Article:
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The Department of Justice recently announced the largest nationwide elder fraud sweep ever conducted. In terms of sheer size, the sweep involves approximately $750 million and over 260 fraudsters, globally.
And as the ABA Journal points out, one group of fraudsters were targeting attorneys in a rather sophisticated way. Not surprisingly, given the scammers' methods and the law of probabilities, the group bilked lawyers out of nearly $30 million.
The attorney scammers basically laid out a fake debt-collection case for a lawyer to send a demand out on, which would lead to a settlement, because the debtor was in on the scam and happy to settle the claim. The scammers were pretty much playing into nearly every lawyer's dream: send a demand, get a yes in response. Naturally, the settlement check would be fake and many lawyers wired funds before the checks actually cleared.
While scammers have been targeting attorneys for some time, this sort of elaborate ruse really seems to burn doubly so. In addition to getting bilked for a few thousand, at least, the lawyers actually spent real time doing real work for a fake client.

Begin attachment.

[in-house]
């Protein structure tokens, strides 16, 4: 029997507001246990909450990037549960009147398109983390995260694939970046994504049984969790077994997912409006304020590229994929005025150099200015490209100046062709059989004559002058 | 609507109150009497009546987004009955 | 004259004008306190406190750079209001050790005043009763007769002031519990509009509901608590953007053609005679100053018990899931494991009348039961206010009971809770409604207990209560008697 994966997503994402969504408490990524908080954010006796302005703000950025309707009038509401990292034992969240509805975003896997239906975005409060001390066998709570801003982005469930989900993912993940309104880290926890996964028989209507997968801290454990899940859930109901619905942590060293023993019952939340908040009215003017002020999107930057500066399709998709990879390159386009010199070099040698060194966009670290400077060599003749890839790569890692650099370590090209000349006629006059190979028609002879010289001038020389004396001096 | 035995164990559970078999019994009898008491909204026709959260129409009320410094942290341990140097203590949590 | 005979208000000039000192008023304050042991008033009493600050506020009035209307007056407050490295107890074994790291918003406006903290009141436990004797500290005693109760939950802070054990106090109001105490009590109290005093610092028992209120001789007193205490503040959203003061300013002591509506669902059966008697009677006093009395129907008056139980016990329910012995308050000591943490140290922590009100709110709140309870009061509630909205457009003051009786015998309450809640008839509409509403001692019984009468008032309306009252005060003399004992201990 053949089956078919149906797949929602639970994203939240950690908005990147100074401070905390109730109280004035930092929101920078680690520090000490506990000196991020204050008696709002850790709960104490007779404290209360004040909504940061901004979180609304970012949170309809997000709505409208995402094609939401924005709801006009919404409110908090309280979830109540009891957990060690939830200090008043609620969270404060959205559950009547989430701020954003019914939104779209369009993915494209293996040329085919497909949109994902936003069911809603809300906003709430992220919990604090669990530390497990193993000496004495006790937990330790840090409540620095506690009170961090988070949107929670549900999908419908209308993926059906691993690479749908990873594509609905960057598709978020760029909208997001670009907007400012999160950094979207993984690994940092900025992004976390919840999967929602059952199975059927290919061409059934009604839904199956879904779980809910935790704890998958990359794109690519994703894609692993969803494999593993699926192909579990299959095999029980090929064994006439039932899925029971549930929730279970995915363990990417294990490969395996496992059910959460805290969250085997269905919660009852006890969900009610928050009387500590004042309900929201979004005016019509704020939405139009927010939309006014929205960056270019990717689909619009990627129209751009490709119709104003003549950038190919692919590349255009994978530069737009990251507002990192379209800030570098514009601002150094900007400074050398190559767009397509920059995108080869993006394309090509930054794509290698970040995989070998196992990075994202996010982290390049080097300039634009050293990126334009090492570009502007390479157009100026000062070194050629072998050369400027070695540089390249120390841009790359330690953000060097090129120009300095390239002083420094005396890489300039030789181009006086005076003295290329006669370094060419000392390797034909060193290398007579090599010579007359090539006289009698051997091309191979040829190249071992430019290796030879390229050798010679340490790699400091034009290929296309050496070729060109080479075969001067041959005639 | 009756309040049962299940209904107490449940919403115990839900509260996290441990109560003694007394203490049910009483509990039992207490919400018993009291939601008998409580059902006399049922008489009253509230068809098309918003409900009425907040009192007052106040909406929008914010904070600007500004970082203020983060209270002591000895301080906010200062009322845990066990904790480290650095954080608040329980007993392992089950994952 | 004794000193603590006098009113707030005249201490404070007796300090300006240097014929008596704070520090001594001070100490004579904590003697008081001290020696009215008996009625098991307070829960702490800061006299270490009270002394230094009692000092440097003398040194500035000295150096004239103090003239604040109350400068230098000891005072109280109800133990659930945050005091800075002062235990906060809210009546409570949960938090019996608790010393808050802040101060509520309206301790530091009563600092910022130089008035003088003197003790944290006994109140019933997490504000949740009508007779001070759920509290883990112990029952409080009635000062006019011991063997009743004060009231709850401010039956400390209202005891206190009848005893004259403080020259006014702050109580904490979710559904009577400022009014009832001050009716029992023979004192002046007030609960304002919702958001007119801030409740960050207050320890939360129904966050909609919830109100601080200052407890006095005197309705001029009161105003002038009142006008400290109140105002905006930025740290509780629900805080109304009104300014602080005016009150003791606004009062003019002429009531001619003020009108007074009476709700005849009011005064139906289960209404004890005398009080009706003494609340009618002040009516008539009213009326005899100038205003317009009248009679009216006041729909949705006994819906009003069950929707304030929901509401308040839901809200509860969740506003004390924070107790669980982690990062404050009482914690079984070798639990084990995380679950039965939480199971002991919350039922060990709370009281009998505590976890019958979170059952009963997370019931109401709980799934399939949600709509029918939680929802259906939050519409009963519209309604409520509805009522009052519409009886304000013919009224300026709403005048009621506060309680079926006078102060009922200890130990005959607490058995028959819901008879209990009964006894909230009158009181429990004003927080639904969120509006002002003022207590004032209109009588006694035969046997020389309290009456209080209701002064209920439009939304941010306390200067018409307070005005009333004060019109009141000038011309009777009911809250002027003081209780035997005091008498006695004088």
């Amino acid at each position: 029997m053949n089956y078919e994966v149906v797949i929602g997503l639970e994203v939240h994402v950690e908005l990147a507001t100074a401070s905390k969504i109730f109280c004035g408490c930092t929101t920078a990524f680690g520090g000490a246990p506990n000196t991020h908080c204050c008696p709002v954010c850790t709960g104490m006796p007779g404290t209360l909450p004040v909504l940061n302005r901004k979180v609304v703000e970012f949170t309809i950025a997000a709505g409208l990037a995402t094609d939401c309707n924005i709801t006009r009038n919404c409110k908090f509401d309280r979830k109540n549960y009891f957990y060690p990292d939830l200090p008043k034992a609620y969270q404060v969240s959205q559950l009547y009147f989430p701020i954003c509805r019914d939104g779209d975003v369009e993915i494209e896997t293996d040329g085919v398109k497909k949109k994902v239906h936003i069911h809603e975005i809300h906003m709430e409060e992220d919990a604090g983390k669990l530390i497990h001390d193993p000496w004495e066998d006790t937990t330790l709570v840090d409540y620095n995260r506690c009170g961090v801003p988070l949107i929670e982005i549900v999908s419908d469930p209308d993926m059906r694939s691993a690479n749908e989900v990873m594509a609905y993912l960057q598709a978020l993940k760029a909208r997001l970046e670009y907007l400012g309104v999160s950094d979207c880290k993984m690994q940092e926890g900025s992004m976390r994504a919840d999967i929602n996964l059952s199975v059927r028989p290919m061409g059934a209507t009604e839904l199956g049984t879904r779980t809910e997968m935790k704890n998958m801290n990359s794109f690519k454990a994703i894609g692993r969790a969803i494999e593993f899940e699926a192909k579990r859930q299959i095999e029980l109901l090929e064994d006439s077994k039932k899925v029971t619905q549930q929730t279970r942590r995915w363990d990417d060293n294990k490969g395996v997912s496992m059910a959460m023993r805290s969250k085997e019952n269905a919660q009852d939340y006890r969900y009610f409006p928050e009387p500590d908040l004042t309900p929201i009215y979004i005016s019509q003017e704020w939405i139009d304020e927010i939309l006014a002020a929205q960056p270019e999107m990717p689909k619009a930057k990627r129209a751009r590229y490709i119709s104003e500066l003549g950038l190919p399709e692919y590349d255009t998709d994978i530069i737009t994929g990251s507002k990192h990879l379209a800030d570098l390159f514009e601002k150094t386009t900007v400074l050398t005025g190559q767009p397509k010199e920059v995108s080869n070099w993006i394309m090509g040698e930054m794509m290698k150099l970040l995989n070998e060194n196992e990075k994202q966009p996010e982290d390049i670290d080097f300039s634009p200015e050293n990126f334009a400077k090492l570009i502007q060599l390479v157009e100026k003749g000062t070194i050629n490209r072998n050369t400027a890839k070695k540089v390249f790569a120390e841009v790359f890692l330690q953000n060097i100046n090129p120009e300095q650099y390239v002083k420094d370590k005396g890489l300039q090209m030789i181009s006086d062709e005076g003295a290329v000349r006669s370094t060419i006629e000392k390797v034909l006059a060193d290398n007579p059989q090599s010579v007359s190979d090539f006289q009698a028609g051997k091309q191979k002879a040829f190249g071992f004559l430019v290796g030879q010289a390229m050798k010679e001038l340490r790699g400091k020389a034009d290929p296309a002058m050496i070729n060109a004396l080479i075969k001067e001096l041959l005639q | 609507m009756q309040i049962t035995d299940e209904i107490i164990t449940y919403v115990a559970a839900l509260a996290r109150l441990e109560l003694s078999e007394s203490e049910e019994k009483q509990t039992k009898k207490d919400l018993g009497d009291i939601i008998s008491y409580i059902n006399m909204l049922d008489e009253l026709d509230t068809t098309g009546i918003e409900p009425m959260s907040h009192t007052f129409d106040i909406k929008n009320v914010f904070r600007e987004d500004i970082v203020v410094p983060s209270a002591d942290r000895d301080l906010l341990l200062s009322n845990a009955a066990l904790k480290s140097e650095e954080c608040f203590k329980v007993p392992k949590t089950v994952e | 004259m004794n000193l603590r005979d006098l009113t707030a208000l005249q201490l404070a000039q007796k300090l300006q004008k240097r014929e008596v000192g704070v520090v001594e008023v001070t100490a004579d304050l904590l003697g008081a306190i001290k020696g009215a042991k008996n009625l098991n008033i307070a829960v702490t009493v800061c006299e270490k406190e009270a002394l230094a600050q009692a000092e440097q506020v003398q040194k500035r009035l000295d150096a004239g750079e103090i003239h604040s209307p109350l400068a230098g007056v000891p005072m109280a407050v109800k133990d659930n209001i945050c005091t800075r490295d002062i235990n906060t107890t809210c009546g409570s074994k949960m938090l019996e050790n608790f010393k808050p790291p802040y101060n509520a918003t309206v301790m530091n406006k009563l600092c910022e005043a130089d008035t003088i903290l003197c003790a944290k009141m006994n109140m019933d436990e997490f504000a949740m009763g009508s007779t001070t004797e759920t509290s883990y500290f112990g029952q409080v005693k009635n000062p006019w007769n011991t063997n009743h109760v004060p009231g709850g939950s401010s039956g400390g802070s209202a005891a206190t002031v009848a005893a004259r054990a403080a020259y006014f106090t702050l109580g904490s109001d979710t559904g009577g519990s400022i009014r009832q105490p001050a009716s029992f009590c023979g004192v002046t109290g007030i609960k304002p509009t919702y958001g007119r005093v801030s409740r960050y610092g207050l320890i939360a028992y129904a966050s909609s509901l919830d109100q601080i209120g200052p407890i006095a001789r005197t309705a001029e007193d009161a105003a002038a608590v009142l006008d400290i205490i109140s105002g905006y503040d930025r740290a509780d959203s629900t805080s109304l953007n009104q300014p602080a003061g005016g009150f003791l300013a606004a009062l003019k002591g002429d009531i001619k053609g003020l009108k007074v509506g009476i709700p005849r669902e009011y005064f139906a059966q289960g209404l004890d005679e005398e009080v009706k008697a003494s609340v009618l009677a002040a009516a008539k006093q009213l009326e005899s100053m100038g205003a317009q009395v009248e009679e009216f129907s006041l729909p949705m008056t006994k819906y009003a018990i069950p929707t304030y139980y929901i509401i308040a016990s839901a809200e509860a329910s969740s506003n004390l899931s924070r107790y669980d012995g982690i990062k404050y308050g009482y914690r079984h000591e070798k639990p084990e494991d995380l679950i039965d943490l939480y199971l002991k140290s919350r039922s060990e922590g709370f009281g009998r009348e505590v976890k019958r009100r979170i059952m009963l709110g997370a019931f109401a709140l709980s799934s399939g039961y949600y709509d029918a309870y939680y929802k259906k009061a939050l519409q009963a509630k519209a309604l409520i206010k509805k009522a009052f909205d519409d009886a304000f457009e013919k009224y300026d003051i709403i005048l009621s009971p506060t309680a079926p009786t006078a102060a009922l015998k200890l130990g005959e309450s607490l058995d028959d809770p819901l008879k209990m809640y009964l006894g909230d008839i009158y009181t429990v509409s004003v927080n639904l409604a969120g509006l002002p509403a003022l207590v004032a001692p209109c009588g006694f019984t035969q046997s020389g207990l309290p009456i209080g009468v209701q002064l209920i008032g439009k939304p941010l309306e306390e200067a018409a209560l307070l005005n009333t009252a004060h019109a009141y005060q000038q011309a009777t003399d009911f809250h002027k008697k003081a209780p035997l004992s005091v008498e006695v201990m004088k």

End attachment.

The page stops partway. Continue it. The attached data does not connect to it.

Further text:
The recent DOJ sweep primarily included fraudsters targeting the elderly with scams ranging from mail fraud to check cashing schemes. And the department's press released highlighted one of the new scams, the tech-support scam.
Basically, fraudsters pretend to be tech support workers, and request users either navigate to a webpage or download particular software that will allow the scammer to take control of the target's computer via remote desktop software. From there, scammers can often access nearly everything on a person's computer, and potentially gain access to bank accounts and more, online.
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